The German capital may be bankrupt, but its arts scene can still pack a punch. In its latest triumph, the city is to acquire the seminal collection of its prominent son, photographer Helmut Newton.
"I'm a feminist" - Helmut Newton with one of his controversial nudes
It was something Helmut Newton said he’d always do - donate his entire photographic archive, many of nude women, to his home town, Berlin. After much media speculation and rumors in art circles, the world-renowed photographer seems to be holding true to his word.
The 82-year-old German-born, Jewish star photographer, who is best known for his sensational nudes, has decided to hand over his life's work to the German capital.
And although the contracts have yet to be signed, Michael Donermeyer, spokesperson for the Berlin city government told DW-WORLD it was now “highly likely” that the collection would come to Berlin.
“I fell in love with that building”
Newton admitted that it was Berlin’s mayor, Klaus Wowereit who finally convinced him to give his collection to the city, during “a rather charming reception” at Berlin’s city hall (known as the Roten Rathaus) last summer.
If all goes to plan, the extensive set of photographs will eventually be housed in the former Art library in the western Charlottenburg district of the city according to Newton’s wishes.
“I fell in love with that building,” Newton told Berlin broadsheet, Berliner Morgenpost, explaining that it had been the last building he'd seen when he left Berlin in 1938 to escape the Nazis.
From Germany to Down Under
Helmut Newton is regarded as one of the most important fashion and portrait photographers of the 20th century. Born to a Jewish-German button magnate and an American in Berlin in 1920, he began learning his trade from the renowned fashion photographer Yva in 1936. Two years later Newton and his family fled Nazi Germany. The 18-year old made his way alone to Australia via Singapore and participated in World War II as a soldier on the side of his newly-adopted country.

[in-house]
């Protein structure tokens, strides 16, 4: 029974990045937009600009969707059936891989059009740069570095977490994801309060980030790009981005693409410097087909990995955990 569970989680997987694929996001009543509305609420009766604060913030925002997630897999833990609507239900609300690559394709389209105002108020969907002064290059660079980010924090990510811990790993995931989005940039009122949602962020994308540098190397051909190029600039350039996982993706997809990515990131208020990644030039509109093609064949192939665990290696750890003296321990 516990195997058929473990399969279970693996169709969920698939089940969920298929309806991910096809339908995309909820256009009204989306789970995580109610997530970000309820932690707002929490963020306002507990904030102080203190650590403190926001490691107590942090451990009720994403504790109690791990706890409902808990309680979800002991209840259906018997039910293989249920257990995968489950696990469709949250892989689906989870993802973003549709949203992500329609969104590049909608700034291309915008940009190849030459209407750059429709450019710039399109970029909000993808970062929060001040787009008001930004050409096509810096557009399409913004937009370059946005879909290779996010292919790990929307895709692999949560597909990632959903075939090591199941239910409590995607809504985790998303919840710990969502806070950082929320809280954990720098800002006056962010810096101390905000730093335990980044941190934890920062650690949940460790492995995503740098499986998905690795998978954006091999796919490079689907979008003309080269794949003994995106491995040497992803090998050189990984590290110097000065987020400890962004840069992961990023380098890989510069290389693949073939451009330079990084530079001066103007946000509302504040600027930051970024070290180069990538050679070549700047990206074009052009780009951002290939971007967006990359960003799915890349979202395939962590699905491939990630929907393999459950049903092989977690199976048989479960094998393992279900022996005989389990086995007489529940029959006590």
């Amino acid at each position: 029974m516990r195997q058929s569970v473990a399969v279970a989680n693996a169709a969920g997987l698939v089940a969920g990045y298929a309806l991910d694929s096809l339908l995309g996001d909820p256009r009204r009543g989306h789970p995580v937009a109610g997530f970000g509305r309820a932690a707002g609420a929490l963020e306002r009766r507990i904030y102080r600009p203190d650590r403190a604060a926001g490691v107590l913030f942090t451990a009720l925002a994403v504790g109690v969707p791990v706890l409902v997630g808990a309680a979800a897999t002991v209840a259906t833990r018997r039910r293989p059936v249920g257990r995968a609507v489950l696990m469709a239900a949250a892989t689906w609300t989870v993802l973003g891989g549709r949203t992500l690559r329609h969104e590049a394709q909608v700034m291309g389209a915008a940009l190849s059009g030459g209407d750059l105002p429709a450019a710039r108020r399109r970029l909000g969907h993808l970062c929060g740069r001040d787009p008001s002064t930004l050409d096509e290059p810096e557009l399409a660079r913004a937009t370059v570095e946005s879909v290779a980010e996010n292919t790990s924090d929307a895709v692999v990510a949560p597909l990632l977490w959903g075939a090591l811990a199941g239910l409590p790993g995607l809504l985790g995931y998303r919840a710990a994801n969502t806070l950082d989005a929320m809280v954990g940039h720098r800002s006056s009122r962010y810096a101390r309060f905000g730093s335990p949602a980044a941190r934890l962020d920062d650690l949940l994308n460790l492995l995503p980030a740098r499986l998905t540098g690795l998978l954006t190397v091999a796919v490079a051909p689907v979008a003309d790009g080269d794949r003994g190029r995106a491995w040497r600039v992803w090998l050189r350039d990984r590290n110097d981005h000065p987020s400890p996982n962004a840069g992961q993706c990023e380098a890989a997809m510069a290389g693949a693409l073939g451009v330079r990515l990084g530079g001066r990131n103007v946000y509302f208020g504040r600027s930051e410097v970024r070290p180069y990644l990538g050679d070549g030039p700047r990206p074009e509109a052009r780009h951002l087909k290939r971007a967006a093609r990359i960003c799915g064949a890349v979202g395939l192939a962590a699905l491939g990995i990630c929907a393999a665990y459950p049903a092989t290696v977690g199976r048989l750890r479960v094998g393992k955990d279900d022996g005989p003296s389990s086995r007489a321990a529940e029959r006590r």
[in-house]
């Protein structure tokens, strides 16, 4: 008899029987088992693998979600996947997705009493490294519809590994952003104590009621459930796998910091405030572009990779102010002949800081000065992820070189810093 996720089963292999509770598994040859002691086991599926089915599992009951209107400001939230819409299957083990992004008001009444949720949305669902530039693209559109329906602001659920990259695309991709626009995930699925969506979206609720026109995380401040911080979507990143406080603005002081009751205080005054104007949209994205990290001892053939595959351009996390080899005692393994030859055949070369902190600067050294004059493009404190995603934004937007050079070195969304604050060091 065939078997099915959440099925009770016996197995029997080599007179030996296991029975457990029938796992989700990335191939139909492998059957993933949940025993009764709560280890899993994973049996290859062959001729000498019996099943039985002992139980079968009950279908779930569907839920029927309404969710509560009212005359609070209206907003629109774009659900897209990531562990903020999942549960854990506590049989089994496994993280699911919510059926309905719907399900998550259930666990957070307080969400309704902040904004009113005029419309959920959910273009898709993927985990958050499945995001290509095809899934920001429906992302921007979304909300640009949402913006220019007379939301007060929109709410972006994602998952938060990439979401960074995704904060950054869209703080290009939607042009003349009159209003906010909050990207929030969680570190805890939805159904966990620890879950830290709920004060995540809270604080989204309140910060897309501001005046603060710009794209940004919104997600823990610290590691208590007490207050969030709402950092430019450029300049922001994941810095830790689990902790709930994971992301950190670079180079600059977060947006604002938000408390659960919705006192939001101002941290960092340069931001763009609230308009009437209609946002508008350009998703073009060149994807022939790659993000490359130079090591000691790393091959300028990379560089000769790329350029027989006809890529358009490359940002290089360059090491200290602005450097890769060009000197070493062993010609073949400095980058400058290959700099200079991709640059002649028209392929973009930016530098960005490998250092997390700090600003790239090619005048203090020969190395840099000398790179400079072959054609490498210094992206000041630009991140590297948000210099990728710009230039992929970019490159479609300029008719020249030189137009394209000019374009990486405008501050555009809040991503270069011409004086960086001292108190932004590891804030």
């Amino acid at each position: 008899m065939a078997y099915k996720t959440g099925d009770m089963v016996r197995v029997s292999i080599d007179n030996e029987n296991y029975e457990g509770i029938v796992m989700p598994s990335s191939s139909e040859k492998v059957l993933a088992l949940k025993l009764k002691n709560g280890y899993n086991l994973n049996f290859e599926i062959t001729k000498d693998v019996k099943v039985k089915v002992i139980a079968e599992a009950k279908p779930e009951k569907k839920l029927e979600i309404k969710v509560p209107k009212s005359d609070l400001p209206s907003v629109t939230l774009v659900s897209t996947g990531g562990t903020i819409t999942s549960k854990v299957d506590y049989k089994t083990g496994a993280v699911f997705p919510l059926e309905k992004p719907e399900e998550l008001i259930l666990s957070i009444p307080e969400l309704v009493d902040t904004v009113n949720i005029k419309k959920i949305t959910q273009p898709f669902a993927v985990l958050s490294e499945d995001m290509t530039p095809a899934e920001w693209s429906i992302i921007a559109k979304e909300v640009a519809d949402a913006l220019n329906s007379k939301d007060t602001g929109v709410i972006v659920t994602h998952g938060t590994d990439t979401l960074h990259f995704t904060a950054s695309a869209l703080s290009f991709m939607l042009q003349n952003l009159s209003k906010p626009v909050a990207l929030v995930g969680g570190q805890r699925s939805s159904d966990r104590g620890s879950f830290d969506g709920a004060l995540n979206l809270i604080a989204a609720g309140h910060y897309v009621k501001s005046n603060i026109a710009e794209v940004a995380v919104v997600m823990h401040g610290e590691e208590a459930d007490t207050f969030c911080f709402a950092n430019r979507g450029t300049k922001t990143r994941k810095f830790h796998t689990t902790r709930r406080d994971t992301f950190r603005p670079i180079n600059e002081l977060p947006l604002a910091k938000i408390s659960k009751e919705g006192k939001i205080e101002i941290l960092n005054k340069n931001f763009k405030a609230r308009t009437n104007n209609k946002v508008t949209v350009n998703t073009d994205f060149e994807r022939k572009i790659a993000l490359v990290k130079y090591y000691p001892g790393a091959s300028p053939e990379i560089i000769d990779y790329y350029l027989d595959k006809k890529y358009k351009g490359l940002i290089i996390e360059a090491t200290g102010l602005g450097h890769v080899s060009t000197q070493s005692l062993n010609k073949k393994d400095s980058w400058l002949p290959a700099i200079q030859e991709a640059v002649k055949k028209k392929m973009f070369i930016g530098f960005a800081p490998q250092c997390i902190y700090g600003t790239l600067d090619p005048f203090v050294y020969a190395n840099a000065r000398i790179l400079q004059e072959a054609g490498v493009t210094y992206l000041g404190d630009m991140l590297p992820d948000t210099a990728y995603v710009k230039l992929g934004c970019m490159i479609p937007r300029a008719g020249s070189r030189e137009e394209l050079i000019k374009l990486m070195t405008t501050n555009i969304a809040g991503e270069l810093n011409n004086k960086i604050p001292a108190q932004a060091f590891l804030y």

After the war Newton set up a studio in Melbourne and first has his photos published in Australian Vogue in 1952. By 1961 he was spending most of his time shooting fashion in Paris, but by 1981, Newton had “retired” to Monaco to devote himself to portrait and commercial photography.
Newton turned to photographing nudes in the 1980s and these pictures are famous for what is regarded as blatantly cold eroticism, a mixture of eroticism and decadence. Newton has frequently stirred up controversy with his images of naked Amazon-like beauties, often photographed gleaming with oil and engaging in banal activities.
But Newton insists that he shows women as strong personalities, not as victims. "I am a feminist," Newton recently told the German magazine Stern.
And the photographer also claims his images don’t hide any messages. “You can drill as long as you want, but you won’t find anything on the inside,” he has maintained on many occasions. Another coup
Gaining the Helmut Newton collection is the latest arts coup for the city, which recently convinced art collector, Friederich-Christian Flick to house his collection there from 2004.
Flick’s 2,000-work collection is one of the largest holdings of contemporary art in the world and includes works by Bruce Nauman, Marcel Duchamp, Piet Mondrian, Kurt Schwitters, Gerhard Richter, Signmar Polke, Richard Serra, On Kawara and Nam June Paik.